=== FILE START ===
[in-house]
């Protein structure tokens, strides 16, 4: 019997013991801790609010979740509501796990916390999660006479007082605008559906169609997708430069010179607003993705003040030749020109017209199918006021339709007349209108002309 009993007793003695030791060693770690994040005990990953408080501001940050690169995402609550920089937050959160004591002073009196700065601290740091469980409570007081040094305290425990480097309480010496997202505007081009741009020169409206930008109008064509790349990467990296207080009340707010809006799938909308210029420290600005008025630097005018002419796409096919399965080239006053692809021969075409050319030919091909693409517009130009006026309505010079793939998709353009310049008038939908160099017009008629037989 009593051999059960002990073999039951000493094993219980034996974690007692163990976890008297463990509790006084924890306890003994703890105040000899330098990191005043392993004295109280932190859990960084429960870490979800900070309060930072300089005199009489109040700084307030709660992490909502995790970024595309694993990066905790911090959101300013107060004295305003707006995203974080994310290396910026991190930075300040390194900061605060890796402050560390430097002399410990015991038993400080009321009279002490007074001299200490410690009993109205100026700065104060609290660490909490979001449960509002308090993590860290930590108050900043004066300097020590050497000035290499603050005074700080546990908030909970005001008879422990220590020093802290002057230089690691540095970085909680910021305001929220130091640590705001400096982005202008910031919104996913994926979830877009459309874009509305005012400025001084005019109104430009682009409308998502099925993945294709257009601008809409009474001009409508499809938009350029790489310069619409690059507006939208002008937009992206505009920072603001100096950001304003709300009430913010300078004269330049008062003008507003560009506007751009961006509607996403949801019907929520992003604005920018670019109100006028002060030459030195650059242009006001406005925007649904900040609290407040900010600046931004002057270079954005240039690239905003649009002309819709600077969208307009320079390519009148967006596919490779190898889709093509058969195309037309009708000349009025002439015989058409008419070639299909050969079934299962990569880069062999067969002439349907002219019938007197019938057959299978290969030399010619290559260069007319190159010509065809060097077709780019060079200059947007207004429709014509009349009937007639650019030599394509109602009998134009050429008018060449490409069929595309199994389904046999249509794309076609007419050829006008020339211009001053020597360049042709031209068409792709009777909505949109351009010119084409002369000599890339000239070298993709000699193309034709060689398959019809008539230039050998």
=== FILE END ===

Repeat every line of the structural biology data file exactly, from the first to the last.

[in-house]
């Protein structure tokens, strides 16, 4: 019997013991801790609010979740509501796990916390999660006479007082605008559906169609997708430069010179607003993705003040030749020109017209199918006021339709007349209108002309 009993007793003695030791060693770690994040005990990953408080501001940050690169995402609550920089937050959160004591002073009196700065601290740091469980409570007081040094305290425990480097309480010496997202505007081009741009020169409206930008109008064509790349990467990296207080009340707010809006799938909308210029420290600005008025630097005018002419796409096919399965080239006053692809021969075409050319030919091909693409517009130009006026309505010079793939998709353009310049008038939908160099017009008629037989 009593051999059960002990073999039951000493094993219980034996974690007692163990976890008297463990509790006084924890306890003994703890105040000899330098990191005043392993004295109280932190859990960084429960870490979800900070309060930072300089005199009489109040700084307030709660992490909502995790970024595309694993990066905790911090959101300013107060004295305003707006995203974080994310290396910026991190930075300040390194900061605060890796402050560390430097002399410990015991038993400080009321009279002490007074001299200490410690009993109205100026700065104060609290660490909490979001449960509002308090993590860290930590108050900043004066300097020590050497000035290499603050005074700080546990908030909970005001008879422990220590020093802290002057230089690691540095970085909680910021305001929220130091640590705001400096982005202008910031919104996913994926979830877009459309874009509305005012400025001084005019109104430009682009409308998502099925993945294709257009601008809409009474001009409508499809938009350029790489310069619409690059507006939208002008937009992206505009920072603001100096950001304003709300009430913010300078004269330049008062003008507003560009506007751009961006509607996403949801019907929520992003604005920018670019109100006028002060030459030195650059242009006001406005925007649904900040609290407040900010600046931004002057270079954005240039690239905003649009002309819709600077969208307009320079390519009148967006596919490779190898889709093509058969195309037309009708000349009025002439015989058409008419070639299909050969079934299962990569880069062999067969002439349907002219019938007197019938057959299978290969030399010619290559260069007319190159010509065809060097077709780019060079200059947007207004429709014509009349009937007639650019030599394509109602009998134009050429008018060449490409069929595309199994389904046999249509794309076609007419050829006008020339211009001053020597360049042709031209068409792709009777909505949109351009010119084409002369000599890339000239070298993709000699193309034709060689398959019809008539230039050998």